It’s been so bleak of late! So I got some friends together to spread a message of hope…
‘WE’LL BE BACK!’
— Oscar Conlon-Morrey (@Oscar_C_M_) October 21, 2020
It wasn’t meant to be airing until late 2021 but the filmed version of the Broadway production of Hamilton will now be airing this summer. With the cinematic release of In The Heights being pushed back to next year, it means that Lin-Manuel Miranda will still get his chance to take over our households once again.
The film was made with the original Broadway cast (whom I was lucky to see) just two weeks before Miranda left the cast. And as it turned out, I saw Javier Muñoz as Hamilton so this means I’ll finally get to see Miranda delivering the music, lyrics and book he wrote and for which he has subsequently won every award going. Continue reading “News: Hamilton film to premiere on Disney+”
On the one hand, so much to love with such an inordinate array of talent assembled to mark Sondheim’s 90th birthday. But on the other, where’s the editor, there’s a real sense of the rambling here too. Fortunately as this has been put together in lockdown (and very well too) it is easier than ever to skip to the bits you want (in the spirit of these times, I ain’t telling you who disappointed me).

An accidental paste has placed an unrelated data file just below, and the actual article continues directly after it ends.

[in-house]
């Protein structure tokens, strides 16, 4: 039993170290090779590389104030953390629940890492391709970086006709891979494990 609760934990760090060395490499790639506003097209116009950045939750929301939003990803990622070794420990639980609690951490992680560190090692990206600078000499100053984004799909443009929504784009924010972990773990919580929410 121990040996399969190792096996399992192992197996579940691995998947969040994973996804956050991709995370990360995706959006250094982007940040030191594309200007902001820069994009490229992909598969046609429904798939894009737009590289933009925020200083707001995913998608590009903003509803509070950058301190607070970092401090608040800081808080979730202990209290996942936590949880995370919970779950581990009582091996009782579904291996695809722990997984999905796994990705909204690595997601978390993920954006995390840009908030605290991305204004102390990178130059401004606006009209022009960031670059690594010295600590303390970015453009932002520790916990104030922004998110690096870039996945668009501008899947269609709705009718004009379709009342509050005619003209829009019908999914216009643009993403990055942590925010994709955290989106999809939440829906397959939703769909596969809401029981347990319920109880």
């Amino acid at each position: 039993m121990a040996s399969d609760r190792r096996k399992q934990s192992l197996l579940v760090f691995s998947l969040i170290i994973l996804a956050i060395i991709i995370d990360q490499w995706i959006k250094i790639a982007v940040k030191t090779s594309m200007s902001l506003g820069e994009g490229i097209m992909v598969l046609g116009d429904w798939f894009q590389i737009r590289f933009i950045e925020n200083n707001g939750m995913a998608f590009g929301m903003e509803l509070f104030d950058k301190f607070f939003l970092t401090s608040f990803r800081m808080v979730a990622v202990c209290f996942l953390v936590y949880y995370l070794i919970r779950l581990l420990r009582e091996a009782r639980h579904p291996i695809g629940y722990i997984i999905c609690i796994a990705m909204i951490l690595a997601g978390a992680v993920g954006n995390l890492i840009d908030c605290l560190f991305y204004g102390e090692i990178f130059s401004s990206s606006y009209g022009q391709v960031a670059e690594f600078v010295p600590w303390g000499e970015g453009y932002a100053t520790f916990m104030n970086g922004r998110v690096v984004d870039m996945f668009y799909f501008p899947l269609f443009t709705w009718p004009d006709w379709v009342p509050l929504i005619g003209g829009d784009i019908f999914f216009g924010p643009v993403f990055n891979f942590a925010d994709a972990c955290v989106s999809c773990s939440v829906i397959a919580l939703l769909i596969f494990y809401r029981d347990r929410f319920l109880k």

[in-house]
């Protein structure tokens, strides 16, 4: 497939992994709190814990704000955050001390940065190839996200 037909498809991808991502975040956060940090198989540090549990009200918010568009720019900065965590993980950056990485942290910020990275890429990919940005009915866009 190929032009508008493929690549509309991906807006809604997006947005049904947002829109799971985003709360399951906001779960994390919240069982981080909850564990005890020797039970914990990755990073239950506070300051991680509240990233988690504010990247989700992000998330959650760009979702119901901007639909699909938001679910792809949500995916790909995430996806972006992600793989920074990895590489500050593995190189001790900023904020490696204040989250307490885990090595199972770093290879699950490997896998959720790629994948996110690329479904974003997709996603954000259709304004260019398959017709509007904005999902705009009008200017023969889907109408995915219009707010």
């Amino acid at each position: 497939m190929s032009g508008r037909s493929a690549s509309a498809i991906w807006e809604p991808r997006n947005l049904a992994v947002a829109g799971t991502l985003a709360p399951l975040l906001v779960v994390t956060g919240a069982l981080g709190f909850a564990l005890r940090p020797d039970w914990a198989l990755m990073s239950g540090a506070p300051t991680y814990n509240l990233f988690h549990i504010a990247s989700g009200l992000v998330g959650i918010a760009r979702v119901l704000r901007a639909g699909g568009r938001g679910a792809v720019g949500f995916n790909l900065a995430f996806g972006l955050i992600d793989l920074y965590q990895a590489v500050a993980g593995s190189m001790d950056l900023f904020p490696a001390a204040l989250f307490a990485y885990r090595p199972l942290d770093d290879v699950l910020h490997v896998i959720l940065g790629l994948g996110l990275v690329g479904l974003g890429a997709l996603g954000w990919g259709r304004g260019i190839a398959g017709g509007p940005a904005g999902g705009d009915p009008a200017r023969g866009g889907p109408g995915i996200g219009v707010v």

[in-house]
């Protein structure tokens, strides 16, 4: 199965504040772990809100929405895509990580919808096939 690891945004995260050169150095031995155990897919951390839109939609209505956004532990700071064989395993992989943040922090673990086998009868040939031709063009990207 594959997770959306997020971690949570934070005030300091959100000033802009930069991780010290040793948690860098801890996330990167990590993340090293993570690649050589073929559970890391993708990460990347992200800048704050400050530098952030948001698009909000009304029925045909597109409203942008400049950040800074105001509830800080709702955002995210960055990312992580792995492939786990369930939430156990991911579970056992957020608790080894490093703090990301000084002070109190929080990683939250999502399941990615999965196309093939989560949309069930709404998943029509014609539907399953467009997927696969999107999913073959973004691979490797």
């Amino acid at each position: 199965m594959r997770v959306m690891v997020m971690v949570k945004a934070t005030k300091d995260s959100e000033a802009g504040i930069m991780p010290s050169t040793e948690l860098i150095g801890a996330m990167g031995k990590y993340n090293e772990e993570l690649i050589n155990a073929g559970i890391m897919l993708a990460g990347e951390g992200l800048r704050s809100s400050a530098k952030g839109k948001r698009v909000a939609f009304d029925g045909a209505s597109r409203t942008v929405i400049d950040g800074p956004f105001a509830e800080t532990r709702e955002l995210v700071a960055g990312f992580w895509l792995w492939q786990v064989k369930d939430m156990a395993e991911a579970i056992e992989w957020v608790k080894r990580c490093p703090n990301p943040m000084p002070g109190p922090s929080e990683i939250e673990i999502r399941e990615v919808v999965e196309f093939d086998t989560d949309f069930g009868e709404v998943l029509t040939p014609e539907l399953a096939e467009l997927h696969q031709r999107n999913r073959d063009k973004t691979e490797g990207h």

For me, I loved the unexpectedness of Katrina Lenk’ ‘Johanna’, the cuteness of Beanie Feldstein & Ben Platt’s ‘It Takes Two’, and the energy of Alexander Gemignani’s ‘Buddy’s Blues’. And of the heavy hitters in the finale, Donna Murphy and Patti LuPone nailed ‘Send in the Clowns’ and ‘Anyone Can Whistle’ respectively, and there’s huge fun (if not finesse) in Christine Baranski, Meryl Streep & Audra McDonald giving us their ‘Ladies Who Lunch’. Continue reading “Lockdown Review: Take Me to the World: A Sondheim 90th Birthday Celebration”
“If you strip away the myth from the man…”
There’s no arguing that the musical theatre songbook is skewed in favour of men and with theatre’s enduring love of a revival, that means the opportunities for women to express the fullness of their selves onstage have always been limited (hell, even as I write this a man has been announced to play Mother Superier in the Edinburgh run of Sister Act…).
This is the world US performers Genevieve Flati and Kelly Rogers are trying to reshape just a little with their show (Wo)men Rule Broadway [West End Edition], making its international debut here at the VAULT Festival. More than just a gender-reversed concert, Flati and Rogers compere the evening with a running commentary of how and why these songs have been chosen, exploring and explaining the boundaries being broken here. Continue reading “Review: (Wo)men Rule Broadway [West End Edition], VAULT Festival”